Friday, May 30, 2008 hacker vows not break the third rule, again

According the press reports two hackers hi-jacked the domain by breaking into the owners online web-account at Network Solutions. OK, for all those who are still not clear aboute the rules of the game:

1. DO NOT hack anything without written consent
2. DO NOT brag to anyone about your "illegal" hack, including the press.
3. DO NOT get raided by the feds unless you are fully clothed.

Apparently, Defiant has learned his lesson about #3, unfortunately he's still not clear on #1 and #2.

"I slept in my clothes, because the last time they came, I was in my underwear with my
dong hanging out and sh*t," Defiant said of a past raid.

Thursday, May 29, 2008

HP goes SaaS with WebAppSec VA

Web application security vulnerability assessment delivered via Software-as-a-Service has really caught on. HP just announced a SaaS play with their Assessment Management Platform (AMP), acquired through SPI Dynamics, apparently web-hosted and fitted with a shiny new web-based GUI. They’ve probably had to do a lot of backend work ensuring the platform can handle the scan load of assessing thousands of extremely large sites at once like we have. This solution goes head to head against IBM AppScan Enterprise Edition OnDemand, acquired through Watchfire, and our WhiteHat Sentinel Service offering. Qualys will likely jump into the sandbox soon enough.

So all of this is very exciting stuff. Big players are jumping in which generates interest, shows a prosperous, emerging industry, and validates the market and business model. Competition is a good thing, especially for the customer. It can’t all be roses right? Well I found a TechTarget editorial by Neil Roiter, which pretty much just sticks to the facts, but included some very odd “expert” quotes mostly by Chenxi Wang of Forrester.


“The other significant application scanning SaaS player, WhiteHat Security, offers a very different model. “

Sure if by different you mean easier to deploy, more comprehensive, accurate, and scalable. Scanner-on-a-stick we are not.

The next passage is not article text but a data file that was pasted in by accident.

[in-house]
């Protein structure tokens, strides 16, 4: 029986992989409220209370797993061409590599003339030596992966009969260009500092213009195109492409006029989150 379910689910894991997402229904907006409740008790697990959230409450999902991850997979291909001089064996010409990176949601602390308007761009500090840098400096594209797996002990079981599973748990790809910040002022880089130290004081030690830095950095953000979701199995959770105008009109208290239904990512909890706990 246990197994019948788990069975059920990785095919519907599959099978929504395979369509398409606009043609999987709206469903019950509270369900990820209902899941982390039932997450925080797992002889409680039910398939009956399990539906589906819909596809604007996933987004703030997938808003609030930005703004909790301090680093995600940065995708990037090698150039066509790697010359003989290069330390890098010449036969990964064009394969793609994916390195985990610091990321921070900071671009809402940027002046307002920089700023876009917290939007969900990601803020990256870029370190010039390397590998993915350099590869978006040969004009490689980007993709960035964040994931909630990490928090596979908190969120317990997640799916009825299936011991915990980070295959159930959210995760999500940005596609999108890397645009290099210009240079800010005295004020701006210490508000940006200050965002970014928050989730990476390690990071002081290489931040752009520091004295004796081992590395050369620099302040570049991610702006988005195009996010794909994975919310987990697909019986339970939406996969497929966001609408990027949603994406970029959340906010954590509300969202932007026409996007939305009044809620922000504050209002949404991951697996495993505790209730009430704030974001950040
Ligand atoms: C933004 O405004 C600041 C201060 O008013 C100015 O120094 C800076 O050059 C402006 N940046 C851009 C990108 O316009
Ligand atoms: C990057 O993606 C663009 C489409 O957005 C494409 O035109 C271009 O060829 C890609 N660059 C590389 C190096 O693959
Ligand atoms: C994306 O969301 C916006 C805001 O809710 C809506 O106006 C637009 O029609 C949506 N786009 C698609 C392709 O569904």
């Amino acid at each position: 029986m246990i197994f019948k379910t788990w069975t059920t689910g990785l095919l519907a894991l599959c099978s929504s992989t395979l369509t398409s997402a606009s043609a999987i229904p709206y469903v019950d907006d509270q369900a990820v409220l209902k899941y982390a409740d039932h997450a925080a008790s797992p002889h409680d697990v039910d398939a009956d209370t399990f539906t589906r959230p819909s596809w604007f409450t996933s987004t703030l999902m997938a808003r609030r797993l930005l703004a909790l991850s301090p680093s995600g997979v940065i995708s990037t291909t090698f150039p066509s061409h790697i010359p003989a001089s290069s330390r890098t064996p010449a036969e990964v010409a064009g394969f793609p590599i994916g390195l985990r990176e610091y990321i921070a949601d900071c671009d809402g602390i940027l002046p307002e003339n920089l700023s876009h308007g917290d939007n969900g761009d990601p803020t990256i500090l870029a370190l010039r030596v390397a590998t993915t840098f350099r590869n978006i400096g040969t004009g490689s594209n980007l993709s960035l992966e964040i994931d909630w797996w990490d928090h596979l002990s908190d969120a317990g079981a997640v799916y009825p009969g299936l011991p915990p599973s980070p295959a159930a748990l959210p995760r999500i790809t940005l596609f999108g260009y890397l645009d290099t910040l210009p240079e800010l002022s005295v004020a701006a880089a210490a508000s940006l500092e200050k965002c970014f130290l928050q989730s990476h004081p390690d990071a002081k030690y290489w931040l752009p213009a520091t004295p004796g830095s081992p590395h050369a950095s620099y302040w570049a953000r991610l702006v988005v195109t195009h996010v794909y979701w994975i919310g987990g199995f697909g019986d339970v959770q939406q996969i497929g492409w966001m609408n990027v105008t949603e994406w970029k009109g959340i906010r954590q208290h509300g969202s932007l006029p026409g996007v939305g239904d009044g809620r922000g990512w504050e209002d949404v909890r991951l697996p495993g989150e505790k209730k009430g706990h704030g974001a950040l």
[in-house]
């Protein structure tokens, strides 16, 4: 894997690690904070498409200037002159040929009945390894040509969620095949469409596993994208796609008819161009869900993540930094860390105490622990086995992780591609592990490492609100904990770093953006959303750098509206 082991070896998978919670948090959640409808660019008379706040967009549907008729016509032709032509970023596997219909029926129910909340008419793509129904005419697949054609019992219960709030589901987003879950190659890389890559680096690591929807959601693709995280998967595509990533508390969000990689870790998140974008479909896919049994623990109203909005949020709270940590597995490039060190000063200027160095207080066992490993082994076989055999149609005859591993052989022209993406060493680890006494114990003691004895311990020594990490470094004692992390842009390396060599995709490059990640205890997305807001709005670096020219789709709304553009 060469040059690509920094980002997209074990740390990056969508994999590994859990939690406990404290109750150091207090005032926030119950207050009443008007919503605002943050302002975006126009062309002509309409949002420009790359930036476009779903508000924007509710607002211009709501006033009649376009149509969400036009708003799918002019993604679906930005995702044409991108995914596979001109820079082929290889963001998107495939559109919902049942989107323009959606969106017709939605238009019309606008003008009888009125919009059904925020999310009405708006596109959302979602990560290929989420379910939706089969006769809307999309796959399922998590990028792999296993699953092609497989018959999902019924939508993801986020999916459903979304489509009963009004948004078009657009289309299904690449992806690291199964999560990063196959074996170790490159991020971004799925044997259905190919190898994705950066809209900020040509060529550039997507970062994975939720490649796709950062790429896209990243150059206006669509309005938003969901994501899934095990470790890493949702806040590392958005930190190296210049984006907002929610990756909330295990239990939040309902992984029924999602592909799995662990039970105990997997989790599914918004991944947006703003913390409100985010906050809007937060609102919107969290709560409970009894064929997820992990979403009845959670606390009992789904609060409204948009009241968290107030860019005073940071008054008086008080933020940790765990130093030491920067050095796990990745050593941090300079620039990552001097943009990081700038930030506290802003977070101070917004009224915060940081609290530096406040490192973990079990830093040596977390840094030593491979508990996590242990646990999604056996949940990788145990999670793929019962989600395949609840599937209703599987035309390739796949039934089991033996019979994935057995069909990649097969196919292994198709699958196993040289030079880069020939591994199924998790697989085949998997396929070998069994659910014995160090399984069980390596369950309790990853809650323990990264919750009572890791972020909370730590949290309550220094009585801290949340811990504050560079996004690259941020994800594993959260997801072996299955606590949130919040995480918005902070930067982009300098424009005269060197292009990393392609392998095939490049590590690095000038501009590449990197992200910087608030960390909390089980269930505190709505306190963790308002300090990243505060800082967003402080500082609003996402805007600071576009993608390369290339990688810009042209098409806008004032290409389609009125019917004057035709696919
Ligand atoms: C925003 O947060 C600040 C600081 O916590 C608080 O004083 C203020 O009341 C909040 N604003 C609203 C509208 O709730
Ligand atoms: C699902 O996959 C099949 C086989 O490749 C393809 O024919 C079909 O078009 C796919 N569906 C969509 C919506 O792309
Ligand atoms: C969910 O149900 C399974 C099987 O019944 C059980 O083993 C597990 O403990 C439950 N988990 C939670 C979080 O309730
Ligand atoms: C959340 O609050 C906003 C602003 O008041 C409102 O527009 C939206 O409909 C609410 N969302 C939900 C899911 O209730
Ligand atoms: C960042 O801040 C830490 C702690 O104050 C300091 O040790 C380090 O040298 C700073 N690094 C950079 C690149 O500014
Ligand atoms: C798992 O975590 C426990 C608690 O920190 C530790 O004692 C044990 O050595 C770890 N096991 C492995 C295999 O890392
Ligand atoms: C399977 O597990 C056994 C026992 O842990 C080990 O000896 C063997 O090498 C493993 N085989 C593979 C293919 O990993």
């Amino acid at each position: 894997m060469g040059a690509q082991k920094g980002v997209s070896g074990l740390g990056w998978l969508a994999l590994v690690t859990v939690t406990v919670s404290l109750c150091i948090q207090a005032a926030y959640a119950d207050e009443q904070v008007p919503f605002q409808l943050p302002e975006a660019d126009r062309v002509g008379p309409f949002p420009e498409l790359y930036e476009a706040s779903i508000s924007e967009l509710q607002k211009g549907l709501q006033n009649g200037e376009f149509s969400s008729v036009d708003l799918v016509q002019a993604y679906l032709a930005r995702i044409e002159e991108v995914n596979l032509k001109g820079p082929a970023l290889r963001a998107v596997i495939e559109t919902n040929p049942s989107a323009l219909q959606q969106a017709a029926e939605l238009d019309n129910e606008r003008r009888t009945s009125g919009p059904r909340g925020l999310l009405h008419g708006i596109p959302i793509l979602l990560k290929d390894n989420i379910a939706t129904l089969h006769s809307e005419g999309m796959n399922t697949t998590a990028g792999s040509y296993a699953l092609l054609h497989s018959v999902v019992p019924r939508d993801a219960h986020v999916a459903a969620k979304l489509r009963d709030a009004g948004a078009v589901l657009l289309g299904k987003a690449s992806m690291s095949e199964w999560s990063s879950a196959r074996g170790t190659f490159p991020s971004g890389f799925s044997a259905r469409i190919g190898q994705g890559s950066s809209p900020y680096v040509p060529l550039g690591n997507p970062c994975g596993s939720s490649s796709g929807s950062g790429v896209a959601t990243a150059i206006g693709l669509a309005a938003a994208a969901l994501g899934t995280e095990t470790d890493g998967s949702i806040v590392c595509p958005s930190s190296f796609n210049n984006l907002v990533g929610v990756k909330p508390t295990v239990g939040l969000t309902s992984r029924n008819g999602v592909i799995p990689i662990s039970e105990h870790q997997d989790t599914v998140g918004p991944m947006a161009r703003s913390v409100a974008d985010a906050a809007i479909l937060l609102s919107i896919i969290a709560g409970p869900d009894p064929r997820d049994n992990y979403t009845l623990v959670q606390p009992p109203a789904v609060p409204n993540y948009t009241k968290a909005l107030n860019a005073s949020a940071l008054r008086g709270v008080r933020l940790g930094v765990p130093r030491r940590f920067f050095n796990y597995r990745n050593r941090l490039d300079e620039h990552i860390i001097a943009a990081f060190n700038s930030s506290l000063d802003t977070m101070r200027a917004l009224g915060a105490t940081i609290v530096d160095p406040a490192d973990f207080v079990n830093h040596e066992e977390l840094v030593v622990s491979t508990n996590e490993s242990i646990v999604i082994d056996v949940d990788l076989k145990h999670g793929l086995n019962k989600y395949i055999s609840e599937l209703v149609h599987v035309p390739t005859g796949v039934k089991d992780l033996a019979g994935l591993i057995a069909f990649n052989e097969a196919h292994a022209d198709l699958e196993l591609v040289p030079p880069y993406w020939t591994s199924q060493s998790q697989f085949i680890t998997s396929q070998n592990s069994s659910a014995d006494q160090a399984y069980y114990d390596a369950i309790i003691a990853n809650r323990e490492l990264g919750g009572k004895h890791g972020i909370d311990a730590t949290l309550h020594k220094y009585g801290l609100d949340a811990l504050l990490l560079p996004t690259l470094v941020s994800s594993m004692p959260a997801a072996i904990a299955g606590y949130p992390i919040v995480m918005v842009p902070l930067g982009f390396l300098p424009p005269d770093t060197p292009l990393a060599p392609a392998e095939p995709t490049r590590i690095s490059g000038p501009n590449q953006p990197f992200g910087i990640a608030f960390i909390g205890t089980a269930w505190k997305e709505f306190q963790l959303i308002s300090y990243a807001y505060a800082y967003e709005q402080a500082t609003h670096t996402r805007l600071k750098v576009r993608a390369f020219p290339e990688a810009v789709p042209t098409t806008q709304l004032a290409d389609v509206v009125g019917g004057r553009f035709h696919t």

“HP and IBM's offerings are designed primarily to leave application security primarily in the hands of the customer, complementing their internal software development lifecycle processes with their consulting and professional services expertise to help customers deploy and get the most out of their investment.”

Oh, I get it. They host the scanning servers for you! Customers still have to do all the VA work and then have to pay more for consultants to teach them how to use the vulnerability data. OK, so they are very different model. Excuse me.

“WhiteHat is a pureplay scanning service, conducting daily automated scans supported by human review.”

Oversimplified, but OK.

"HP and IBM will be working with companies that already have solid internal expertise on solving application security issues and outsource some scanning tasks," said Chenxi Wang, principal analyst at Cambridge, Mass.-based Forrester Research Inc.

So only customers that know what they are doing, have headcount at the ready, with everything under control will be able to take advantage of the solution. Ooooh Kaaaay.

“Wang said the HP and IBM models could scale better than WhiteHat's, whose human review element improves accuracy and reduces false positives, but, she said it is not as well-suited to deal with thousands of applications daily. IBM and, to a lesser extent, HP, have the huge consulting resources to meet that kind of demand.“

Did anyone else notice that this doesn’t make any sense? I think Chenxi said they are able to scale better than WhiteHat because we have humans validate the results, while they have A LOT of consultants that can come onsite. Er!? Perhaps the hundreds of assessments that we’re already performing every week without sending anyone onsite doesn’t count.

Gotta love infosec marketing. :)

Wednesday, May 28, 2008

You could be a felon if you've done any of the following

  • Signed-up for an online account and provide fictitious information
  • Uttered profane statements to someone over email/IM/blog
  • Sent someone a link pointing to racy content
  • Used someone else’s WiFi without permission
  • Visited website for personal reasons while at work

If so, you could be charged with a felony having broken the U.S. Federal Computer Fraud and Abuse Act (18 U.S.C. 1030) – the very same law that famous computer hacker and formerly on the FBIs most wanted list Kevin Mitnick was convicted of. Crazy right? Ridiculous even? I agree, but not according to the U.S. Attorney for the Central District of California. Let me explain as this goes back to a rather tragic case that occurred about a year and a half ago on MySpace.

“On October 16, 2006, 13-year-old Megan Meier fled from her family's computer, distraught over the cutting comments of her supposed "friends" on MySpace. Twenty minutes later, the troubled teen was dead; she had hung herself in her closet.” … “The twist that Lori Drew, a 47-year-old neighbor and mother of a former friend of Megan's, had allegedly created the fake persona of a 16-year-old boy to befriend and later torment the girl brought outrage. Yet, state investigators could not find a law under which Drew could be charged.”